Xbox will block unauthorized third-party controllers, leaving questions for accessibility and the fighting game community

Street Fighter 6
(Image credit: Capcom)

Microsoft plans to block Xbox players from using unauthorized third-party controllers and accessories.

Windows Central reports that starting from November 17, a new policy will stop the use of unapproved accessories on Xbox consoles. Some players have already run into the error message 0x82d60002, as many have shared a warning message about the incoming blockade. “Using unauthorized accessories compromises your gaming experience,” reads the Xbox error message when plugging in certain accessories. “For this reason, the unauthorized accessory will be blocked from use on [November 7].”

A Microsoft spokesperson confirms the news in a statement to, which mentions that official Xbox accessories and those from “other licensed Xbox hardware partners” are made to comply with “performance, security, and safety” standards. Already licensed accessories will likely stay usable, so your Turtle Beach, Razor, or PowerA headphones are probably safe.

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Brook Gaming, a company known for its third-party gaming peripherals, publicly responded to the change on Twitter: "Please trust that we will spare no effort in identifying potential solutions. Once further updates become available, we will promptly notify you through official community platforms."

But the upcoming changes have proved to be divisive in certain communities. YouTuber Maximillian Dood took to social media to say the policy is "essentially a death sentence for local fighting game events that run on Xbox, much less, others that can only afford one arcade stick." Maximilian also called out that Brook Gaming's converters are a "huge boon" to the community, rather than "cheat devices."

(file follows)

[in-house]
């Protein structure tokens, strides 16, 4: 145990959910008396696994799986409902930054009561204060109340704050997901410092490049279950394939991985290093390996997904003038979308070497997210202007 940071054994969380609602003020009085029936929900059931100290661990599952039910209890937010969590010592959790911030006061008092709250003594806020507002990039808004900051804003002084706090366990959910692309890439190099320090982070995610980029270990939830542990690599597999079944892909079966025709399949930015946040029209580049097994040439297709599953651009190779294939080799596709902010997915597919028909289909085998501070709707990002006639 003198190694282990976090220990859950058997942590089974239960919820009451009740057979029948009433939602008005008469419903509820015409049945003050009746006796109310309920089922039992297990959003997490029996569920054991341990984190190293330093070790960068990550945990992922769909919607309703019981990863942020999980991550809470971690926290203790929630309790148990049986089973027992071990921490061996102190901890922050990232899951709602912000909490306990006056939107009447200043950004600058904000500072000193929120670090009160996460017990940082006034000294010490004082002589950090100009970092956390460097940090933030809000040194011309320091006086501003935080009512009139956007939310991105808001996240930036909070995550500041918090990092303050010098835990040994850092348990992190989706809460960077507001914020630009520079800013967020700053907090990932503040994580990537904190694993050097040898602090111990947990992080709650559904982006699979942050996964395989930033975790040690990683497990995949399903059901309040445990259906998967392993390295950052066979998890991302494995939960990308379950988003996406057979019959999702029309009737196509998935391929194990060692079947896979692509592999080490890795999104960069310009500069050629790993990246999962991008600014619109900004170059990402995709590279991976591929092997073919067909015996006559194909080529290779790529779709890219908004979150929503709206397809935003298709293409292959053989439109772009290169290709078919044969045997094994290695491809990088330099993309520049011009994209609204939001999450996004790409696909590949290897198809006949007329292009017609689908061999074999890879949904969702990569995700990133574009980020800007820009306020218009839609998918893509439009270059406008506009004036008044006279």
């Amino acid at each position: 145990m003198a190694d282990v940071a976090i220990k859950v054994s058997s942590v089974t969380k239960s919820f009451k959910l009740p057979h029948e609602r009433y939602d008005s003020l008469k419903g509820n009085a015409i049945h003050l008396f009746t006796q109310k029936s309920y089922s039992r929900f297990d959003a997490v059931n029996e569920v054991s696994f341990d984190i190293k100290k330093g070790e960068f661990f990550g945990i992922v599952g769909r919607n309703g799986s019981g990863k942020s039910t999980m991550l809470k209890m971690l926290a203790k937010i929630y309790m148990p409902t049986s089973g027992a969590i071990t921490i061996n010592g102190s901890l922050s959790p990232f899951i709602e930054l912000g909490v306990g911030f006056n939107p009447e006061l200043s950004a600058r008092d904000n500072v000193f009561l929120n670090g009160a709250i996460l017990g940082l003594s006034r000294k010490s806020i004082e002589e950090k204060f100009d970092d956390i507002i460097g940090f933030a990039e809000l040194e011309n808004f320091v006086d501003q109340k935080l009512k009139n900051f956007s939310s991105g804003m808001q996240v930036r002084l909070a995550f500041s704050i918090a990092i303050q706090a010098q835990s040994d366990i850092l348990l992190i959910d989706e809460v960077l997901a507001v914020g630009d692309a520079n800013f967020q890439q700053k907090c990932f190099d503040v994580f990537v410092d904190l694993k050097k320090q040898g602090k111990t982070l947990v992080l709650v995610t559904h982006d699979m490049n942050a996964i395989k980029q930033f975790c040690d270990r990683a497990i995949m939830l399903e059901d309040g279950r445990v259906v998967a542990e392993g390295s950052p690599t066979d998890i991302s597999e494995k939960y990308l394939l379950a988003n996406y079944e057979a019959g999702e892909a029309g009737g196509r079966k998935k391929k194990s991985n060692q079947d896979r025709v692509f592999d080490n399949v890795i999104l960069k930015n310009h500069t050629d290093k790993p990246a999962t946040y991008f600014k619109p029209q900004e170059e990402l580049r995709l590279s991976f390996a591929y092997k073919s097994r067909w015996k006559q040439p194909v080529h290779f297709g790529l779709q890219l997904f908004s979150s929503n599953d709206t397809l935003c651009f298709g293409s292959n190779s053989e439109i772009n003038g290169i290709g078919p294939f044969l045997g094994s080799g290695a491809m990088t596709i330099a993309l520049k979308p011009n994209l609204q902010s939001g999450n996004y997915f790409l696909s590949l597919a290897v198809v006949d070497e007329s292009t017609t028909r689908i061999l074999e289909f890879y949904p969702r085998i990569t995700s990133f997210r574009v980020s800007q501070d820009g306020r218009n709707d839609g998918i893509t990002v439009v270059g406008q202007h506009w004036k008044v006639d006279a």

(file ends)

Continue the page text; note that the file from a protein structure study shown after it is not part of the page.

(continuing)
While Microsoft has historically been supportive of accessibility, there are also lingering questions about how this change affects disabled gamers who have specific needs. Accessibility website Can I Play That? mentions that adapters like the Titan Two and Brook's Wingman XB 2 could potentially be affected, which would consequently disrupt disabled gamers' who often rely on custom hardware setups.

If you already have supported accessories, look ahead at the upcoming Xbox Series X|S games of 2023 and beyond.

Freelance contributor

Kaan freelances for various websites including Rock Paper Shotgun, Eurogamer, and this one, Gamesradar. He particularly enjoys writing about spooky indies, throwback RPGs, and anything that's vaguely silly. Also has an English Literature and Film Studies degree that he'll soon forget.